Obama to Install Massive Fossil Fuel Tanks at His Martha’s Vineyard Mansion

Former President Barack Obama has received permission to install massive fossil fuel tanks at his Martha’s Vineyard mansion, according to documents obtained by the Daily Caller.

The town of Edgartown, Massachusetts, approved Obama’s application to install three propane tanks at his luxury home, which the former president purchased in 2019 for nearly $12 million. A real estate listing said the mansion has 7,000 square feet and seven bedrooms.

The propane tanks will have the combined capacity to store 2,500 gallons of fuel.

One Edgartown board member told the Martha’s Vineyard Times that the town had never received a request for fuel tanks like this before.

“We’ve never had a private propane tank come to us,” Arthur Smadbeck said.

The tanks are slated for the same mansion where Obama hosted a massive, maskless birthday party that may have caused a COVID-19 outbreak last year.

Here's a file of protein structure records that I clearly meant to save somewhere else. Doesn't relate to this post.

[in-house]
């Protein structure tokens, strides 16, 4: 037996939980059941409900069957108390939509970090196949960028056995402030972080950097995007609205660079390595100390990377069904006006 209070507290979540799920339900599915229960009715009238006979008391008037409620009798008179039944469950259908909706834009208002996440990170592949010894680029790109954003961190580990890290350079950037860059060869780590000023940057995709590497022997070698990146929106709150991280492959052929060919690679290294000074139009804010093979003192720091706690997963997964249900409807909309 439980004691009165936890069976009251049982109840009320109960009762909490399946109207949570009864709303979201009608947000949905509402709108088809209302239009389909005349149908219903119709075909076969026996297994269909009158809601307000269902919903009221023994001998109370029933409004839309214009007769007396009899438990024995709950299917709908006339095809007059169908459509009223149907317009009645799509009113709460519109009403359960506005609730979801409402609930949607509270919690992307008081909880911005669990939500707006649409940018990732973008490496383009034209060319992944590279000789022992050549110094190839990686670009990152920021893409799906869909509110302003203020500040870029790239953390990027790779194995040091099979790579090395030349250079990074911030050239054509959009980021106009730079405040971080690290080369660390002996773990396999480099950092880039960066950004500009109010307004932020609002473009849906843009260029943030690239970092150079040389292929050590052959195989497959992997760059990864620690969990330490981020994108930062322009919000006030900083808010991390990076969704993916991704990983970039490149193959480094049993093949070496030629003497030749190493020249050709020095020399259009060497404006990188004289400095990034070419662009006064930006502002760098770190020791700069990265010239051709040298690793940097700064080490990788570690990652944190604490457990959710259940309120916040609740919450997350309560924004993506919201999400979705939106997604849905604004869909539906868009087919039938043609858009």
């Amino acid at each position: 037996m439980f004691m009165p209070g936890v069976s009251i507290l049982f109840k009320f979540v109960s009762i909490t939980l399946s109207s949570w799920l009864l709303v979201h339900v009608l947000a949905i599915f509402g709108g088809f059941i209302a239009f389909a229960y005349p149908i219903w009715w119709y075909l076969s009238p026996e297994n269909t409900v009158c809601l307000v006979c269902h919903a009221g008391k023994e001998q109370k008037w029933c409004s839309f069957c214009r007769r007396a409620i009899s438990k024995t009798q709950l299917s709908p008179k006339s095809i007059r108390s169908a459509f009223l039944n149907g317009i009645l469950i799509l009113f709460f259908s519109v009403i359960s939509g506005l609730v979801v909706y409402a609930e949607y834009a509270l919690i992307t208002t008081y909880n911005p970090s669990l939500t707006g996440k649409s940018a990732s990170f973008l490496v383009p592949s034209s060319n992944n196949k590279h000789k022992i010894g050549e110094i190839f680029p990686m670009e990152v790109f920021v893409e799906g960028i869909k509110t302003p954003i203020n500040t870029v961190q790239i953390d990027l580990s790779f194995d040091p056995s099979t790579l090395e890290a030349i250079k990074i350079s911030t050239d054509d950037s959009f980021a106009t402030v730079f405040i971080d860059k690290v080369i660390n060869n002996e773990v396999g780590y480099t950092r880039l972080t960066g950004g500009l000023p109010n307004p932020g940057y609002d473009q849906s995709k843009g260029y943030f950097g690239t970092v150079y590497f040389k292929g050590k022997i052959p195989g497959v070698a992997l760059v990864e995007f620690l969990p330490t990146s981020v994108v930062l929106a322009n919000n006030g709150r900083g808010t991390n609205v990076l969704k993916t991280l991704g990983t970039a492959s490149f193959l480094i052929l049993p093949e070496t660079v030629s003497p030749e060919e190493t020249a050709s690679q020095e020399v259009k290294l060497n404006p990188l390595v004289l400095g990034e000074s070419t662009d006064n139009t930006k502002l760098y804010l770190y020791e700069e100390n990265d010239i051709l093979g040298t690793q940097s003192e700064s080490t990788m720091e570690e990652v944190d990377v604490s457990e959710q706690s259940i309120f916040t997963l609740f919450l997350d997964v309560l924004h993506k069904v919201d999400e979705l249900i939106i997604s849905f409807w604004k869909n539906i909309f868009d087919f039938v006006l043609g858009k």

As president, Obama implemented new restrictions on the American energy industry, punishing coal and knifing fracking on federal lands.

An uncertain regulatory environment has deterred many of America’s fossil fuel producers from investing in extraction and refining capacity.

Obama criticized mankind for failing to do more to fight climate change in a November speech at a climate conference.

“Collectively and individually, we are still falling short,” the 44th president said. “We have not done nearly enough to address this crisis. We are going to have to do more.”

It’s possible that his plans for a propane mega-tank at his mansion were coming to fruition at the same time.

Progressive elites have long opted to escape the inconveniences of everyday American life by setting themselves up in ultra-affluent enclaves.

President Joe Biden’s climate czar John Kerry called upon policymakers to reject the arguments for increased energy production, even after using fossil fuels in private jet trips to Martha’s Vineyard himself.

This article appeared originally on The Western Journal.